The judge returned a decree in favor of the children of William Hall, citing that it was impossible for a child to choose to remain so the language under the 14th article in that instance involved the head of household only, and the five year stay could not be applied to the children. That the language of the 14th article clearly stated the land was for each child thus implying a trust, and the head of household was obligated to that trust. That the purchasers of the land had no argument that they didn't know of this provision, as they knew the land in question came from the treaty, and it was their responsibility to be aware of the provisions as it was the law involved in the case, they could not claim ignorance of the fact, because they did not do due diligence in informing themselves.

As pivotal as the case was, it was a hollow victory. The land to be sold for the heirs amounted to only 240 acres, not the 1380 for which they should have been entitled. The main defender Samuel Wilson's land was the land in question, and the judge decreed he had the right to recoup his improvements. David Blackshear, Patrick May, A. M. McDowell, John C. Wilson and Wm McKee, all farmers, and some of them involved in the Brashears case gave testimony for the defendants on the value of his improvements totaling over $19,000 dollars. The value of the rent (only a dollar a cleared acre) and interest from 1836-1849 amounted to only $2500 and the men all claimed that the land had no value for rent from 1849-1854. Attorneys for the children of William Hall answered basically that was ridiculous. And it was, the evaluations were all done by men who like Samuel Wilson had the same risk of loss of land if other claims followed suit. Rather than the cost of the improvements, they charged the value, and it is certainly questionable that the children of William Hall should have to pay for negro houses, and overseer's house. A decree was then issued that the improvements were equal to the value of rent and interest and that the recommendation was to sell the 240 acres of land and divide the money between the complainants in 1857.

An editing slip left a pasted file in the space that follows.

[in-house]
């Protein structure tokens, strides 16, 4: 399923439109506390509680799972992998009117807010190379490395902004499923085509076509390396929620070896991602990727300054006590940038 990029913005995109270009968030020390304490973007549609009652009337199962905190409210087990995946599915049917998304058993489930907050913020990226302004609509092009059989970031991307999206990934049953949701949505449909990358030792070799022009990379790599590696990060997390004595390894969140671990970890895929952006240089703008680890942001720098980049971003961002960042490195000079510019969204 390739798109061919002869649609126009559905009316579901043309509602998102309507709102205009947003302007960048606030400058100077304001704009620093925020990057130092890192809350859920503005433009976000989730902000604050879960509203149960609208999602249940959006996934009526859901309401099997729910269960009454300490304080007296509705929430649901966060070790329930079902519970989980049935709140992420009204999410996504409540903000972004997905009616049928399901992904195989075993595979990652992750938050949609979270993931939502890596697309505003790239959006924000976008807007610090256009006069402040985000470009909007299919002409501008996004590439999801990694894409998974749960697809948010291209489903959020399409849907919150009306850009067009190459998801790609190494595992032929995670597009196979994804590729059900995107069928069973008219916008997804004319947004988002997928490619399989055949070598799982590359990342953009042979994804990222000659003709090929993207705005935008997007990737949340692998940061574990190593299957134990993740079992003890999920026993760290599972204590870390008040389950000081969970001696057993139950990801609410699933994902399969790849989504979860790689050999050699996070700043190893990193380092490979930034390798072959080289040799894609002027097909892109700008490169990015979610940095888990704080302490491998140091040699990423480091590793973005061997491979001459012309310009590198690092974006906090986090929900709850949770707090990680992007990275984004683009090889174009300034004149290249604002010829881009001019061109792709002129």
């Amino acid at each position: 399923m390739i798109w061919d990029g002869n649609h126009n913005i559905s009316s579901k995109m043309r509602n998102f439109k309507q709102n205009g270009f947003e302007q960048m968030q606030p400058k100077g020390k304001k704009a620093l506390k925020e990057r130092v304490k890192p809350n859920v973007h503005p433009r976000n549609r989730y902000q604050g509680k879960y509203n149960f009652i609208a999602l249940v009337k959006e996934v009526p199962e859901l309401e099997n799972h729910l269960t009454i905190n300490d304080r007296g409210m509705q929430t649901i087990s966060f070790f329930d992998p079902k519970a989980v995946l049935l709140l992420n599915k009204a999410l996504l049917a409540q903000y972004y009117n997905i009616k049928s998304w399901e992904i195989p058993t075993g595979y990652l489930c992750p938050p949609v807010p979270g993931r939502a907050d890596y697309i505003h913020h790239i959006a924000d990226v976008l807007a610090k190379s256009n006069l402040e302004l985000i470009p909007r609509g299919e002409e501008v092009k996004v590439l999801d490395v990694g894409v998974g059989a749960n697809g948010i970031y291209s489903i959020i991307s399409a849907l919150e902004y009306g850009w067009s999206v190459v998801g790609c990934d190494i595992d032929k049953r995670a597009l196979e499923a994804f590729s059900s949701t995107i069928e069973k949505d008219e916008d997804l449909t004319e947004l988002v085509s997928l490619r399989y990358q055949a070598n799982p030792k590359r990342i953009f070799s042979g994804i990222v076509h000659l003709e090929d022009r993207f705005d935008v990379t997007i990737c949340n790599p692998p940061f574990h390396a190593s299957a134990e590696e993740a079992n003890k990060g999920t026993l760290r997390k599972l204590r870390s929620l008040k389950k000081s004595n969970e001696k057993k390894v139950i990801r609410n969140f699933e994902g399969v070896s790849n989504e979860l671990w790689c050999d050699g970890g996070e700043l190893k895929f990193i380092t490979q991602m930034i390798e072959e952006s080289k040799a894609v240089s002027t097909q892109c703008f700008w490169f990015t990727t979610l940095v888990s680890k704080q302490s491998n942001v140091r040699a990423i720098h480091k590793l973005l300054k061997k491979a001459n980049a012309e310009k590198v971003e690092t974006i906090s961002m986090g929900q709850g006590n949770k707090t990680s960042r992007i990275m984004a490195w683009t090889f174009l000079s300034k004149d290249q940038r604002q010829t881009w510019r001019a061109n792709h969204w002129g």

Samuel Wilson then appealed to the Supreme Court of Alabama which upheld the decree with the final decision dated 1861. By 1861 Jane Hall and her husband David Folsom and Joseph Hall had all died. How much money the remaining children received is unknown.

The value in the Alexander Brashears case isn't the information about the case, but rather what we learn about the children of Alexander Brashears Senior. Harriet Brashears was the widow of William Juzan and married J. B. Cooper in 1838 in Mobile, Alabama, and in 1847 married Joseph Siliskie (spelled Scelskie in record) also in Mobile. Emigration records and the annuity roll of 1855, done in 1856 show that Gilbert Ansley and his wife Lettie, Sophia Brashears Jones, now the widow of Sampson Moncrief, and Alexander Brashears were in the new Choctaw Nation. Asa Daniels, his wife and a child are shown as emigrants in 1847, but I have been unable to trace them further. Online genealogies show that James Jones and his wife (Sarah Ann and not the Mary Jane listed in the documents) end up in Kansas. Samuel E. Brashears enlisted in the army in 1848 and 1851 and served in the ordinance department of Mount Vernon. He appears on the 1855 state census in Mobile with a wife, but nothing else is known. Derrill Brashears, I have found nothing on, but he is named for Derrill Payne.